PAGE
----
5.     Albuquerque, N.M.

Duncan Rawlinson via Flickr Creative Commons
Duncan Rawlinson via Flickr Creative Commons

  • Adjusted City Area: 116,051 acres
  • Parkland: 27,463 acres
  • Number of households: 219,867
  • Parkland per 1,000 households: 124.9 acres

As the most populous city in the state of New Mexico, Albuquerque provides its residents with rich resources in public park land--the city’s Park Management Division has more than 287 park sites under its management. 
The Albuquerque Bio Park, one of the local favorites, is located a few minutes from downtown. A great place for families, the Bio Park complex includes a botanical garden, zoo, and aquarium. Certain areas of the park are open to schools and students for summer camps and class field trips. The Balloon Fiesta Park hosts the famous Albuquerque International Balloon Fiesta every year, and other special events such as model aircraft flying, movie productions, and car shows. In addition, Albuquerque city officials have announced that an additional 12,000-square-foot pavilion inside Balloon Fiesta Park will be open by this winter.

The parkland per household is about 5,200 square feet in Albuquerque. 

6.     San Diego, Calif.

peasap via Flickr Creative Commons
peasap via Flickr Creative Commons
  • Adjusted City Area: 205,918 acres
  • Parkland: 48,405 acres
  • Number of households: 493,446
  • Parkland per 1,000 households: 98.1 acres

The city of San Diego manages more than 340 parks and over 40,000 acres of open space, including  the popular Balboa Park, Mission Trails Regional Park, and Mission Bay Park. Balboa Park, at 1,200 acres, has an array of botanical gardens, museums, theaters, trails, and a world-famous zoo that houses over 3,700 animals. San Diego Park and Recreation Department holds a variety of recreational activities and programs for all ages, including public golf courses, swimming courses, bi-weekly dances, and therapeutic services. The city recently announced the opening of new trails on Carmel Mountain and Del Mar Mesa.

7.     Honolulu, Hawaii

Edmund Garman via Flickr Creative Commons
Edmund Garman via Flickr Creative Commons
  • Adjusted City Area: 36,329 acres
  • Parkland: 12,006 acres
  • Number of households: 127,394
  • Parkland per 1,000 households: 94.2 acres

It’s hard to think of Honolulu without the sea, beaches and palm trees, but the city boasts some great urban parks as well. Honolulu's Department of Parks and Recreation oversees 290 public parks on approximately 5,200 acres of land. Apart from common park activities, some of Honolulu’s city parks allow people to fly model airplanes, launch rockets and sail model boats.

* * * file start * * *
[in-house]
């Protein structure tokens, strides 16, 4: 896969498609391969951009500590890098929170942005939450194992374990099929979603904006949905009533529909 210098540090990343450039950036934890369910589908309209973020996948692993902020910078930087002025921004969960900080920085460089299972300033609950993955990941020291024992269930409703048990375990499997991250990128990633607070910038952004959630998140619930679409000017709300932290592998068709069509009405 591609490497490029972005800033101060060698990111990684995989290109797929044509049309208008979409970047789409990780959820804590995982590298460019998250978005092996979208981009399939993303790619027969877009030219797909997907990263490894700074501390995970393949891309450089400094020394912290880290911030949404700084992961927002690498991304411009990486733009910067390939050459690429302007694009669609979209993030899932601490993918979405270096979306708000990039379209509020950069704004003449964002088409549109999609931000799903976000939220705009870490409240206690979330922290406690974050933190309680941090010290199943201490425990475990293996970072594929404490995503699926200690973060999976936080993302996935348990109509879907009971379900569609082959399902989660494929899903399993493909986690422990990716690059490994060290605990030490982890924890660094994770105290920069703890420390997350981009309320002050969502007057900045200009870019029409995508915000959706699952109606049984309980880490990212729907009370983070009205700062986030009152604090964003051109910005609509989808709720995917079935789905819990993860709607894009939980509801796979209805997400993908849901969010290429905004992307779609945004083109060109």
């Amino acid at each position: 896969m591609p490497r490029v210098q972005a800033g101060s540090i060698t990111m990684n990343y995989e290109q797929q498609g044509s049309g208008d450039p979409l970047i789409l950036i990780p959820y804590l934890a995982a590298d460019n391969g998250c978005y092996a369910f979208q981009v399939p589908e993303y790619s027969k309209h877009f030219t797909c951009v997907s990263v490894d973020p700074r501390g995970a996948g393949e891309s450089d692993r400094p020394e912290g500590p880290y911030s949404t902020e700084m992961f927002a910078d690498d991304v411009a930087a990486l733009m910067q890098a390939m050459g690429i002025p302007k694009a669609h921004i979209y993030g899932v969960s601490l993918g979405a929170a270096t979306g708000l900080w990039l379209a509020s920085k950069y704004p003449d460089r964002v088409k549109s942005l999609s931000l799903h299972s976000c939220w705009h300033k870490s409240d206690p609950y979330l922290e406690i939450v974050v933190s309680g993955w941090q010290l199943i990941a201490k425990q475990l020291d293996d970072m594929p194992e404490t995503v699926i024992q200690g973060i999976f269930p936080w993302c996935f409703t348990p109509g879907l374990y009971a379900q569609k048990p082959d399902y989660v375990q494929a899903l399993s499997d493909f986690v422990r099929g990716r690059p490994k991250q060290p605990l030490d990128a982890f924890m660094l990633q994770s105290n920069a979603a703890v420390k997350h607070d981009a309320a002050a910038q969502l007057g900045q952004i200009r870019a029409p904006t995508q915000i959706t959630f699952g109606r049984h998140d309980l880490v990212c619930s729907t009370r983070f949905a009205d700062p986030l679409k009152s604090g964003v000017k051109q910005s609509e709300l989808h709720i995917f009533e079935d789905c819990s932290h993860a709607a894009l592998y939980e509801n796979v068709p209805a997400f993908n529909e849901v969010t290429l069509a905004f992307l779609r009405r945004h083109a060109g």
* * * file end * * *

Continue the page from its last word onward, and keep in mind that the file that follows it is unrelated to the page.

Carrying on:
8.     Irvine, Calif.

Neil Kremer via Flickr Creative Common
Neil Kremer Neil Kremer via Flickr Creative Common
  • Adjusted City Area: 42,308 acres
  • Parkland: 8,508 acres
  • Number of households: 90,513
  • Parkland per 1,000 households: 94.0 acres

Home to a bunch of high-rated public schools, Irvine was ranked as the sixth best U.S. city to live in by CNN Money in 2012. It certainly deserves the honor in terms of its public parkland resources. Numerous community and neighborhood parks make up about 8,000 acres of the city’s green space. William R. Mason Regional Park, one of the largest parks in Irvine, offers areas for picnicking, hiking, softball and volleyball. Most uniquely, the city of Irvine has an Open Space Preserve to protect natural wildlands. The preserve, consisting of a wide variety of native habitats, is home to wild animals like deer, bobcats, mountain lions, coyotes and endangered birds. Most areas of the preserve are accessible to the public. 

9.     Phoenix, Ariz.

Al_HikesAZ via Flickr Creative Commons
Al_HikesAZ via Flickr Creative Commons
  • Adjusted City Area: 327,729 acres
  • Parkland: 49,254 acres
  • Number of households: 532,210
  • Parkland per 1,000 households: 92.5 acres

Located in the heart of the Salt River Valley, the city of Phoenix hosts parks of city, county and national levels within city limits. There are 41,000 acres of mountain parks, desert preserves, and 182 city parks open to the public in Phoenix. South Mountain Park, for example, is one of the largest urban parks in the world, at 16,500 acres, where 51 miles of primary trails have been made for horseback riding, hiking and mountain biking. The city has planted 90,000 trees in parks and along city streets, ranging from aleppo pine to palo brea. Residents can access an interactive tree inventory website to find out more about  certain types of tree and where in the city they can be located. 

10.  Aurora, Colo.

Ross Michaels via Flickr Creative Common
Ross Michaels Ross Michaels via Flickr Creative Common
  • Adjusted City Area: 98,788 acres
  • Parkland: 10,367 acres
  • Number of households: 126,677
  • Parkland per 1,000 households: 81.8 acres

The city of Aurora has 97 developed parks, including Great Plains Park, Arapahoe Park and Cherry Creek State Park, the venue of the 8th World Youth Day in the year 1993. Playgrounds and seasonal spray parks are featured in several parks. Outside of normal recreational activities, the city hosts community welfare programs from time to time. The creational center within Expo Park, for instance, offers free after-school meals for all kids 18 and younger from Monday to Friday.